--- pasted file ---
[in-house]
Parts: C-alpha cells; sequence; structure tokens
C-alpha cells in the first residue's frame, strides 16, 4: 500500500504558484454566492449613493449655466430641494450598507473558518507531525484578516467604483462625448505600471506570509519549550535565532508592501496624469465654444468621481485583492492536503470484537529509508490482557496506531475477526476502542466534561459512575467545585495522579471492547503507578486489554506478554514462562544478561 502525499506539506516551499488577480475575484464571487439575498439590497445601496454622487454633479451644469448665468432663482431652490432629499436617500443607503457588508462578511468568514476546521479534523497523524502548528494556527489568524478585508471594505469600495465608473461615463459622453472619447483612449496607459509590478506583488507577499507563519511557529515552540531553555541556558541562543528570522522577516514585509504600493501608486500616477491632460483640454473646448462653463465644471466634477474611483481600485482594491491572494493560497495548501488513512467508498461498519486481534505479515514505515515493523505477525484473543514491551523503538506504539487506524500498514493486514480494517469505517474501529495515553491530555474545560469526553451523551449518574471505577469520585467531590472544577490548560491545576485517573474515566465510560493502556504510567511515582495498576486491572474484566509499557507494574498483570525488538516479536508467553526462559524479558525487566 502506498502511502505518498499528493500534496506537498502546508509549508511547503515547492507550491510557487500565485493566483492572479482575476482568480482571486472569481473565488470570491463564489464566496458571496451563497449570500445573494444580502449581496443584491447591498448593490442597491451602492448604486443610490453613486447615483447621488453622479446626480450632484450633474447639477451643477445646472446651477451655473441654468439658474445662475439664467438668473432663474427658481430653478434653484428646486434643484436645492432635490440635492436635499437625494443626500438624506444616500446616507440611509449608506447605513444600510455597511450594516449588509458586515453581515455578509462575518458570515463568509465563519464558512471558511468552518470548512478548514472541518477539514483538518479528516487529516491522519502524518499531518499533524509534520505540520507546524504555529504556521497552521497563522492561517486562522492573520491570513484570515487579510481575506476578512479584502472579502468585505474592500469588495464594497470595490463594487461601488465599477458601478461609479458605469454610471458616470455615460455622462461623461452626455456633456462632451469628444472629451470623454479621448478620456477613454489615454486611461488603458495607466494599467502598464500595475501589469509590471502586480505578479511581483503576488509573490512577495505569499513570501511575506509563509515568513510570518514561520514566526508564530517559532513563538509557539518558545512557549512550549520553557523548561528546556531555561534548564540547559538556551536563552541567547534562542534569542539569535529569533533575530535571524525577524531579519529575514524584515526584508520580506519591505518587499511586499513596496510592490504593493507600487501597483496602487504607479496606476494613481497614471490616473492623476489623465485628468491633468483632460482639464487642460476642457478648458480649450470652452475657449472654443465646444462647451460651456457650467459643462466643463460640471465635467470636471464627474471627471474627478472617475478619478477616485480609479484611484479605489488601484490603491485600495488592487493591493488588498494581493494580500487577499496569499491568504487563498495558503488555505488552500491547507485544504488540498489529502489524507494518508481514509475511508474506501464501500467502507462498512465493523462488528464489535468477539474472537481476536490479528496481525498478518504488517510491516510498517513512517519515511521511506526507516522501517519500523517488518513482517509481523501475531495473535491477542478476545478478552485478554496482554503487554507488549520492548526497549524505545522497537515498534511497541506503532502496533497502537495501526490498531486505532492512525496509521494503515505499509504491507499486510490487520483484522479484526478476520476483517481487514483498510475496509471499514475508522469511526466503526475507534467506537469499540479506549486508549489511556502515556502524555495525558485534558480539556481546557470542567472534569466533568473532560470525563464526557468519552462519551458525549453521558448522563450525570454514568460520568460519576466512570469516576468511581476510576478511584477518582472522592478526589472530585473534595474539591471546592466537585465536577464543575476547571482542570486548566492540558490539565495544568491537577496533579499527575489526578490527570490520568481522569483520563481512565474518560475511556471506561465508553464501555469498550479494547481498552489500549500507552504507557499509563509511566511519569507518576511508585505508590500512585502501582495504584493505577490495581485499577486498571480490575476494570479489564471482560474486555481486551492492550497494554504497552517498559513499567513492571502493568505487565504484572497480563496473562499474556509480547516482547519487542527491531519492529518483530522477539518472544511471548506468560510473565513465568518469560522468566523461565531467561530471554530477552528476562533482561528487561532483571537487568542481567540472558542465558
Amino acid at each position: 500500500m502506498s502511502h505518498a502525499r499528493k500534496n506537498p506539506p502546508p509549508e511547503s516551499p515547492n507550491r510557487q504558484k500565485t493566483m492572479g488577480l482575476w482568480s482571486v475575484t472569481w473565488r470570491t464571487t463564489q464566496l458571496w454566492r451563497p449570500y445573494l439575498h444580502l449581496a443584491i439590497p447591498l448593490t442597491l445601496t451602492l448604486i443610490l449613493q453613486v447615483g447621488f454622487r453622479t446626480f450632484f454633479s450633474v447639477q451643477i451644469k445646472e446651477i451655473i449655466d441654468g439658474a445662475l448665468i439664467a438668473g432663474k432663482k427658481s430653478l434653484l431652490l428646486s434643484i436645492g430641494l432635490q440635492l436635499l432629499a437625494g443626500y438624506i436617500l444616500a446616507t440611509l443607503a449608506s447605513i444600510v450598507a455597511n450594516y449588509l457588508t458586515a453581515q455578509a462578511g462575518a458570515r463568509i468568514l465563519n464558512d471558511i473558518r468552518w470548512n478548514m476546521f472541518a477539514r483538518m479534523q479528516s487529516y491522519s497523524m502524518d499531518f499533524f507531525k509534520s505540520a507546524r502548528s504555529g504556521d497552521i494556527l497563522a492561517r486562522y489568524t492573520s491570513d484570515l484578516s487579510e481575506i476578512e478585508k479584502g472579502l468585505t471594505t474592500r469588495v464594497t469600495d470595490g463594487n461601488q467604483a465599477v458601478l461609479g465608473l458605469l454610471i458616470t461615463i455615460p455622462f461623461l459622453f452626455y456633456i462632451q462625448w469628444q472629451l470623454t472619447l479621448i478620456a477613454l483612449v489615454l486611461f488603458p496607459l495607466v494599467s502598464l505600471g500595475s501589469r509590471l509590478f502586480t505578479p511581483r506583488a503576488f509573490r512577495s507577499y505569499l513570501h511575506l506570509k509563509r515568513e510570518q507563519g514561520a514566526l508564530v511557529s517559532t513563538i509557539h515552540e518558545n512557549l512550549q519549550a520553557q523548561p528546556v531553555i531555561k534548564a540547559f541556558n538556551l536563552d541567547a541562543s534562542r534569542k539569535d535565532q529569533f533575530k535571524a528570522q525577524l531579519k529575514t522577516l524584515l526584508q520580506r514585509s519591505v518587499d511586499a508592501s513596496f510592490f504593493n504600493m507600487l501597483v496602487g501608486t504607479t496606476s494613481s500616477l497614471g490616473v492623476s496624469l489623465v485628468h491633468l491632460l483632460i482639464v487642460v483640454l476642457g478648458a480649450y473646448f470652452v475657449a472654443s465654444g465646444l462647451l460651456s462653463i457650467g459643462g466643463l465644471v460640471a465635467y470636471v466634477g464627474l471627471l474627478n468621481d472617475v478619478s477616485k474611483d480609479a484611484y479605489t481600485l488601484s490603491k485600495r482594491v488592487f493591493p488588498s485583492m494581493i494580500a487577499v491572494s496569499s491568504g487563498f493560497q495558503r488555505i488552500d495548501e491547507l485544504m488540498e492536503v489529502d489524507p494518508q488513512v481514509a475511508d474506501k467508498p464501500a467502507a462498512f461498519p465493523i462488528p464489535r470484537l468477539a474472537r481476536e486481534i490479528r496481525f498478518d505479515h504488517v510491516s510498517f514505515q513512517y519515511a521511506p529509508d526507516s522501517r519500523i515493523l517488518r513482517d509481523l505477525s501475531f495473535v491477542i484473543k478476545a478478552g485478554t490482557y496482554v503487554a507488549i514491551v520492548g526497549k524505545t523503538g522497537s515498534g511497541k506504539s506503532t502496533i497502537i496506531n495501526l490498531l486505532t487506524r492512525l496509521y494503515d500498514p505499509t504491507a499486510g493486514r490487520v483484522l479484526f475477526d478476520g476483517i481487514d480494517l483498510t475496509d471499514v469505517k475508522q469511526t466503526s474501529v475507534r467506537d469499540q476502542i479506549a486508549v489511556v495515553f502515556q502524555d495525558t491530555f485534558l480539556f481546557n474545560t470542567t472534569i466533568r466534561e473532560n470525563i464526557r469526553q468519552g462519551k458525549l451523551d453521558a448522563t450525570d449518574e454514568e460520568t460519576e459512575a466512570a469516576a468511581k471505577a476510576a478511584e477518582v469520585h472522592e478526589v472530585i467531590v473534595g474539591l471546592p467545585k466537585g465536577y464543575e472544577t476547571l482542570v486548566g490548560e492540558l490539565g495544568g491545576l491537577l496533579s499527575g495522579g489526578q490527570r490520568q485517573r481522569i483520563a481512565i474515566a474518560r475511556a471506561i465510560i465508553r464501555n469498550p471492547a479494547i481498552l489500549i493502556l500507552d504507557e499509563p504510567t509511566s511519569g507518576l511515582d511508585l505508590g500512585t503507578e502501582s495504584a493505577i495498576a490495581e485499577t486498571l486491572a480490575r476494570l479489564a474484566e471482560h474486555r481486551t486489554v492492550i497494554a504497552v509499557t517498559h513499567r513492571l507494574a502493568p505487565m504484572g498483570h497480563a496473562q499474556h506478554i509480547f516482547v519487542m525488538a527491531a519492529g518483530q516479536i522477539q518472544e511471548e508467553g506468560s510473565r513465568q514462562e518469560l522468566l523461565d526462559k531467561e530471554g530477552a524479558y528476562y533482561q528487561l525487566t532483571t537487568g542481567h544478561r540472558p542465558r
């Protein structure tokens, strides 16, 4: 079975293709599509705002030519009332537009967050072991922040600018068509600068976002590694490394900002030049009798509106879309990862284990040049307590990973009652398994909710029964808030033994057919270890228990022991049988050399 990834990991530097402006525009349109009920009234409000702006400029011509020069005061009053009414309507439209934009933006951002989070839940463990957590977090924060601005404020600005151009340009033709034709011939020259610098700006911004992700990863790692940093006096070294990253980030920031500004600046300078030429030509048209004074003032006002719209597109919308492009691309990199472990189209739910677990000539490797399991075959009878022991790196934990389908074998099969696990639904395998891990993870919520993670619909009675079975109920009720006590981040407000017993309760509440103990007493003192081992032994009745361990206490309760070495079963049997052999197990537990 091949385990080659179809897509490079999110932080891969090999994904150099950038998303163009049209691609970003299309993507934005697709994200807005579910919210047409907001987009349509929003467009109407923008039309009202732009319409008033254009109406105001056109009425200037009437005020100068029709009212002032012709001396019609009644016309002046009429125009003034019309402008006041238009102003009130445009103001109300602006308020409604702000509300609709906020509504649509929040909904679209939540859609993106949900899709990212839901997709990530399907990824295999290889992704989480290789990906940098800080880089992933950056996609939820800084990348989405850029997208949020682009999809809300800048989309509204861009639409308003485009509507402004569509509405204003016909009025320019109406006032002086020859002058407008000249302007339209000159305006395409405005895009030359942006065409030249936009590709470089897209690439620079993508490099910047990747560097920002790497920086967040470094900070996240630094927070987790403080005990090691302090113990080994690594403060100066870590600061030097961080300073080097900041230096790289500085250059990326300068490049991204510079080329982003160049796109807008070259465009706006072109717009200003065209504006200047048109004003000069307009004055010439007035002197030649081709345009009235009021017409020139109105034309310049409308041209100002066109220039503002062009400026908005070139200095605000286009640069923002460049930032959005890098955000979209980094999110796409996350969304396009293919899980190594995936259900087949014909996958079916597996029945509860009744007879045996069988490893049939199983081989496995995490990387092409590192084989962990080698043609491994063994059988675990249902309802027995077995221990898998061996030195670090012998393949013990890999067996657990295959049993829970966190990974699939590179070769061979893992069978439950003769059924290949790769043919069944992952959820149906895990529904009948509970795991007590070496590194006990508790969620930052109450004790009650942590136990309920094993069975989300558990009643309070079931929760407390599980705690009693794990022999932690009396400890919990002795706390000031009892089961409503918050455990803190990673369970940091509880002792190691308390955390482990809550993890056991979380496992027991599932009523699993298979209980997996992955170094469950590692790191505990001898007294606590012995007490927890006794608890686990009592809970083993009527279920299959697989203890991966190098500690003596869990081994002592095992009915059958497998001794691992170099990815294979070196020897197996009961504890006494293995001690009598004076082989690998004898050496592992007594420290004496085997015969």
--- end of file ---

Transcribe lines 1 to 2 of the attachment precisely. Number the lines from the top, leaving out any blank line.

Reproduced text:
[in-house]
Parts: C-alpha cells; sequence; structure tokens